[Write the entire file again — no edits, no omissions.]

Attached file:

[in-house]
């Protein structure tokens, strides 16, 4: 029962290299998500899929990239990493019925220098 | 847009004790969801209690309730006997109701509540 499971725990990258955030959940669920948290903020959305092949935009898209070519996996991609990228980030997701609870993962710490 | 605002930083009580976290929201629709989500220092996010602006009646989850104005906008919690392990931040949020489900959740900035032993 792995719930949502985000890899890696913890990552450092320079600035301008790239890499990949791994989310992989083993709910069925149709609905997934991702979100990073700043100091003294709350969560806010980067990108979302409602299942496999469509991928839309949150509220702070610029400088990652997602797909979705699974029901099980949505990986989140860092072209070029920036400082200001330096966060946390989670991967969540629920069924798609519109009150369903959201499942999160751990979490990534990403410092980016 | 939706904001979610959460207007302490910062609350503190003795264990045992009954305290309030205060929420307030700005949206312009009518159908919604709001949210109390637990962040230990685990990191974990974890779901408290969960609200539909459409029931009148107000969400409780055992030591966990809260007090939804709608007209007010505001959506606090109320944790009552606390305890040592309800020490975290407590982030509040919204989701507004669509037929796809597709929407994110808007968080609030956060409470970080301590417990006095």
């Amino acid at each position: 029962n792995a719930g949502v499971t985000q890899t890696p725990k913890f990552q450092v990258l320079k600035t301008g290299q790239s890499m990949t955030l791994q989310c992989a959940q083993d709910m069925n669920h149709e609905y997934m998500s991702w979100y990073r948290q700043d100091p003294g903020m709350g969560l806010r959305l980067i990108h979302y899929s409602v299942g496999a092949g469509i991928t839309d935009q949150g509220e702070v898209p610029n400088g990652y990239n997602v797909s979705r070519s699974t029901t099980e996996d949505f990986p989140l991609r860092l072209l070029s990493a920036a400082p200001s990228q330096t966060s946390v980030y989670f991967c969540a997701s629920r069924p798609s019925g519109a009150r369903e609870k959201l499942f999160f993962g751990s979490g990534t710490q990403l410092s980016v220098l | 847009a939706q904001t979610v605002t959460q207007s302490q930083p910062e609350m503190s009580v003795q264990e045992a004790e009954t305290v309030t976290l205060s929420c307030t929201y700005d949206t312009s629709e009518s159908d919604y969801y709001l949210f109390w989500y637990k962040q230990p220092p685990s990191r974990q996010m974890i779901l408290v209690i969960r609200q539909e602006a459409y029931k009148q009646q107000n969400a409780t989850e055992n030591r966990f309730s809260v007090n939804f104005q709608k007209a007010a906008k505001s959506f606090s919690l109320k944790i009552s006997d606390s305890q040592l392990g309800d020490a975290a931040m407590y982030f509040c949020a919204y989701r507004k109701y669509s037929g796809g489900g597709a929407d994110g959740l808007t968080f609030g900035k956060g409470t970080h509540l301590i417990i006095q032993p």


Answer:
[in-house]
């Protein structure tokens, strides 16, 4: 029962290299998500899929990239990493019925220098 | 847009004790969801209690309730006997109701509540 499971725990990258955030959940669920948290903020959305092949935009898209070519996996991609990228980030997701609870993962710490 | 605002930083009580976290929201629709989500220092996010602006009646989850104005906008919690392990931040949020489900959740900035032993 792995719930949502985000890899890696913890990552450092320079600035301008790239890499990949791994989310992989083993709910069925149709609905997934991702979100990073700043100091003294709350969560806010980067990108979302409602299942496999469509991928839309949150509220702070610029400088990652997602797909979705699974029901099980949505990986989140860092072209070029920036400082200001330096966060946390989670991967969540629920069924798609519109009150369903959201499942999160751990979490990534990403410092980016 | 939706904001979610959460207007302490910062609350503190003795264990045992009954305290309030205060929420307030700005949206312009009518159908919604709001949210109390637990962040230990685990990191974990974890779901408290969960609200539909459409029931009148107000969400409780055992030591966990809260007090939804709608007209007010505001959506606090109320944790009552606390305890040592309800020490975290407590982030509040919204989701507004669509037929796809597709929407994110808007968080609030956060409470970080301590417990006095």
């Amino acid at each position: 029962n792995a719930g949502v499971t985000q890899t890696p725990k913890f990552q450092v990258l320079k600035t301008g290299q790239s890499m990949t955030l791994q989310c992989a959940q083993d709910m069925n669920h149709e609905y997934m998500s991702w979100y990073r948290q700043d100091p003294g903020m709350g969560l806010r959305l980067i990108h979302y899929s409602v299942g496999a092949g469509i991928t839309d935009q949150g509220e702070v898209p610029n400088g990652y990239n997602v797909s979705r070519s699974t029901t099980e996996d949505f990986p989140l991609r860092l072209l070029s990493a920036a400082p200001s990228q330096t966060s946390v980030y989670f991967c969540a997701s629920r069924p798609s019925g519109a009150r369903e609870k959201l499942f999160f993962g751990s979490g990534t710490q990403l410092s980016v220098l | 847009a939706q904001t979610v605002t959460q207007s302490q930083p910062e609350m503190s009580v003795q264990e045992a004790e009954t305290v309030t976290l205060s929420c307030t929201y700005d949206t312009s629709e009518s159908d919604y969801y709001l949210f109390w989500y637990k962040q230990p220092p685990s990191r974990q996010m974890i779901l408290v209690i969960r609200q539909e602006a459409y029931k009148q009646q107000n969400a409780t989850e055992n030591r966990f309730s809260v007090n939804f104005q709608k007209a007010a906008k505001s959506f606090s919690l109320k944790i009552s006997d606390s305890q040592l392990g309800d020490a975290a931040m407590y982030f509040c949020a919204y989701r507004k109701y669509s037929g796809g489900g597709a929407d994110g959740l808007t968080f609030g900035k956060g409470t970080h509540l301590i417990i006095q032993p």